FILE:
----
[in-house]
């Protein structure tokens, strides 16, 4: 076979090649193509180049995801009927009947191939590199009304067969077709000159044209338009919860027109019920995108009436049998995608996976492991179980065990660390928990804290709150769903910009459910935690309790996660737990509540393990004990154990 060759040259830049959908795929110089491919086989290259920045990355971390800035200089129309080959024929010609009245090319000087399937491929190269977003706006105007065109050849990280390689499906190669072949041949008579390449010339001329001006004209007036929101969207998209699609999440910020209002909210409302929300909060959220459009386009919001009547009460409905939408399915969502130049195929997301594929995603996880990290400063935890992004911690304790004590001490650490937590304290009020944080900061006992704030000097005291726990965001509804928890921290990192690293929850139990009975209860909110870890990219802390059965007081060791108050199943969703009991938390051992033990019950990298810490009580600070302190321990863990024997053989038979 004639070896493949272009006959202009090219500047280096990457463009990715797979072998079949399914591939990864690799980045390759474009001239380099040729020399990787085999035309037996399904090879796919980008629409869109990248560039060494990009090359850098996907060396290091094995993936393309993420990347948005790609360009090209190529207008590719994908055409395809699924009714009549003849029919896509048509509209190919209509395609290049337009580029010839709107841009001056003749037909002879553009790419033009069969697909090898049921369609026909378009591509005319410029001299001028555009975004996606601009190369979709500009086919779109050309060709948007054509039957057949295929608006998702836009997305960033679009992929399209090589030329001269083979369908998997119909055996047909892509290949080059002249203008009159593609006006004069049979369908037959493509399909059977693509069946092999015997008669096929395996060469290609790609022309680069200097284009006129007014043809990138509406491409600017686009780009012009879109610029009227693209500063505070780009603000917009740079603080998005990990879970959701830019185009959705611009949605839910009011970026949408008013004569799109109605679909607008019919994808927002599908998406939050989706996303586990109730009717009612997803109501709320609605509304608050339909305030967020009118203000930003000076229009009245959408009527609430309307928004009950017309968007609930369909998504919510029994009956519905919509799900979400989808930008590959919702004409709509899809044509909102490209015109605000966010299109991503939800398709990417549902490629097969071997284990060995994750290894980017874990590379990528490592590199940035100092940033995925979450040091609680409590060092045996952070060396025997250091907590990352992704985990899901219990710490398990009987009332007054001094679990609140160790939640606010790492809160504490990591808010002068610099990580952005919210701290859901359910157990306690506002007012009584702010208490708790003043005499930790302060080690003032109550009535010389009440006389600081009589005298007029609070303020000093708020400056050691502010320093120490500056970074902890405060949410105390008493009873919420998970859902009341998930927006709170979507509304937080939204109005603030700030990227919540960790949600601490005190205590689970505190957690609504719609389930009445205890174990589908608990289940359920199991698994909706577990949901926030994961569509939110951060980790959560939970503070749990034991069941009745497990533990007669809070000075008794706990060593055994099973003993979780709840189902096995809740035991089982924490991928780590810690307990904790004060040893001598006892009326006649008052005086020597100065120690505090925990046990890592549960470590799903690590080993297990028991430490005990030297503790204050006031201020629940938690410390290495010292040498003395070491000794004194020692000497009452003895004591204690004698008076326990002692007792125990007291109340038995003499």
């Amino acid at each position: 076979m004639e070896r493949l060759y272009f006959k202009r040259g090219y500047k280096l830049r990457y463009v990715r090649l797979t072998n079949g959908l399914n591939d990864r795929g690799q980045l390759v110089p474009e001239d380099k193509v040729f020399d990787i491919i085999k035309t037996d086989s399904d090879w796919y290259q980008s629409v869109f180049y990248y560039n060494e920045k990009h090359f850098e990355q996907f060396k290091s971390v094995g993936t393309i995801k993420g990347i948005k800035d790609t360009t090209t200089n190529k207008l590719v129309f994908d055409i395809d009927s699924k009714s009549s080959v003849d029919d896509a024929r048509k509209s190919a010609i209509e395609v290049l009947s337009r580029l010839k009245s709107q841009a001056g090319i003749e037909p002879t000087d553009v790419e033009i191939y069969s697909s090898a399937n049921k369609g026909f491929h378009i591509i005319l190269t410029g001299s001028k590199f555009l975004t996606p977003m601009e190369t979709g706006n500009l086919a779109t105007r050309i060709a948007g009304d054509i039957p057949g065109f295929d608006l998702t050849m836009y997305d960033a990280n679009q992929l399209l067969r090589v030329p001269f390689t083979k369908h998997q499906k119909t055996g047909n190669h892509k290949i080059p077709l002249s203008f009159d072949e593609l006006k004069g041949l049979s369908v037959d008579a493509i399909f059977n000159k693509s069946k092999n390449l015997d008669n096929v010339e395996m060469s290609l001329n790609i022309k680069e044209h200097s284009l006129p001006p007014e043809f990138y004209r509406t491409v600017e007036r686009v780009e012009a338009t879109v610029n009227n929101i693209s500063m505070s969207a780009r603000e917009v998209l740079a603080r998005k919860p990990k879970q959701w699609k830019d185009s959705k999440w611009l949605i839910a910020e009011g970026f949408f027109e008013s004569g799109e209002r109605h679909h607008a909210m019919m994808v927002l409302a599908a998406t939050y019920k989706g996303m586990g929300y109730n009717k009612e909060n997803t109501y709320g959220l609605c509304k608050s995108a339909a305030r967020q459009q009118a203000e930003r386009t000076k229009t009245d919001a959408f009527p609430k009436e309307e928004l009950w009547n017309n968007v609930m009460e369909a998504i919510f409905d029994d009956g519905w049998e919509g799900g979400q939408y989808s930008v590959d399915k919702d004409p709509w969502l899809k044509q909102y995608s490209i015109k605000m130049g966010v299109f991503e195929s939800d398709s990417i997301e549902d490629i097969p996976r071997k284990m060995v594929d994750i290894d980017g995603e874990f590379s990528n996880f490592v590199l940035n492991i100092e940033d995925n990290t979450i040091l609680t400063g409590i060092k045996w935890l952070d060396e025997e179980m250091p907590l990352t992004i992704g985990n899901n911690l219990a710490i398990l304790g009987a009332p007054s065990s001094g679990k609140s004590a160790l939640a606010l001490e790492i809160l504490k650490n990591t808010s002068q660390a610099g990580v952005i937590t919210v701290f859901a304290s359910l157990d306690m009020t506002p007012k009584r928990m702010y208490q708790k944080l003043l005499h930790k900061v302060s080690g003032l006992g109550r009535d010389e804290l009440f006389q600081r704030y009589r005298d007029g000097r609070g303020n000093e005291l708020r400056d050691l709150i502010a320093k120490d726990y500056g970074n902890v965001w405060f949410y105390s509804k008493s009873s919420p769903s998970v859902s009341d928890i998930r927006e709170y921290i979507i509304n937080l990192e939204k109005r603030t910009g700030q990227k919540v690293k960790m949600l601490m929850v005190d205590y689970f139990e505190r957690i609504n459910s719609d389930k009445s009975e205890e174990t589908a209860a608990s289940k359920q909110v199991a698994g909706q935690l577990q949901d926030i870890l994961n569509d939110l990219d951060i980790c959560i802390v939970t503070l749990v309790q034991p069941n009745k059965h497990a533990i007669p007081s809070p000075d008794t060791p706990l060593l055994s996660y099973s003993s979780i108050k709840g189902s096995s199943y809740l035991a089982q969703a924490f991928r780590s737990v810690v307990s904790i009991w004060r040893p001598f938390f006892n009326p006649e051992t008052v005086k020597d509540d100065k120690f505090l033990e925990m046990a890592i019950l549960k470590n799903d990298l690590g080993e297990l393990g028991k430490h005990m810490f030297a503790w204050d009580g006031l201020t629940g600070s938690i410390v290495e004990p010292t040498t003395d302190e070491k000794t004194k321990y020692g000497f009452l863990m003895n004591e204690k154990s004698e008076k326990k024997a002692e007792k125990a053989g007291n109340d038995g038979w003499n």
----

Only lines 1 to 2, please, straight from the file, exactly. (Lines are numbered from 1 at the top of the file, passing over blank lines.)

[in-house]
């Protein structure tokens, strides 16, 4: 076979090649193509180049995801009927009947191939590199009304067969077709000159044209338009919860027109019920995108009436049998995608996976492991179980065990660390928990804290709150769903910009459910935690309790996660737990509540393990004990154990 060759040259830049959908795929110089491919086989290259920045990355971390800035200089129309080959024929010609009245090319000087399937491929190269977003706006105007065109050849990280390689499906190669072949041949008579390449010339001329001006004209007036929101969207998209699609999440910020209002909210409302929300909060959220459009386009919001009547009460409905939408399915969502130049195929997301594929995603996880990290400063935890992004911690304790004590001490650490937590304290009020944080900061006992704030000097005291726990965001509804928890921290990192690293929850139990009975209860909110870890990219802390059965007081060791108050199943969703009991938390051992033990019950990298810490009580600070302190321990863990024997053989038979 004639070896493949272009006959202009090219500047280096990457463009990715797979072998079949399914591939990864690799980045390759474009001239380099040729020399990787085999035309037996399904090879796919980008629409869109990248560039060494990009090359850098996907060396290091094995993936393309993420990347948005790609360009090209190529207008590719994908055409395809699924009714009549003849029919896509048509509209190919209509395609290049337009580029010839709107841009001056003749037909002879553009790419033009069969697909090898049921369609026909378009591509005319410029001299001028555009975004996606601009190369979709500009086919779109050309060709948007054509039957057949295929608006998702836009997305960033679009992929399209090589030329001269083979369908998997119909055996047909892509290949080059002249203008009159593609006006004069049979369908037959493509399909059977693509069946092999015997008669096929395996060469290609790609022309680069200097284009006129007014043809990138509406491409600017686009780009012009879109610029009227693209500063505070780009603000917009740079603080998005990990879970959701830019185009959705611009949605839910009011970026949408008013004569799109109605679909607008019919994808927002599908998406939050989706996303586990109730009717009612997803109501709320609605509304608050339909305030967020009118203000930003000076229009009245959408009527609430309307928004009950017309968007609930369909998504919510029994009956519905919509799900979400989808930008590959919702004409709509899809044509909102490209015109605000966010299109991503939800398709990417549902490629097969071997284990060995994750290894980017874990590379990528490592590199940035100092940033995925979450040091609680409590060092045996952070060396025997250091907590990352992704985990899901219990710490398990009987009332007054001094679990609140160790939640606010790492809160504490990591808010002068610099990580952005919210701290859901359910157990306690506002007012009584702010208490708790003043005499930790302060080690003032109550009535010389009440006389600081009589005298007029609070303020000093708020400056050691502010320093120490500056970074902890405060949410105390008493009873919420998970859902009341998930927006709170979507509304937080939204109005603030700030990227919540960790949600601490005190205590689970505190957690609504719609389930009445205890174990589908608990289940359920199991698994909706577990949901926030994961569509939110951060980790959560939970503070749990034991069941009745497990533990007669809070000075008794706990060593055994099973003993979780709840189902096995809740035991089982924490991928780590810690307990904790004060040893001598006892009326006649008052005086020597100065120690505090925990046990890592549960470590799903690590080993297990028991430490005990030297503790204050006031201020629940938690410390290495010292040498003395070491000794004194020692000497009452003895004591204690004698008076326990002692007792125990007291109340038995003499």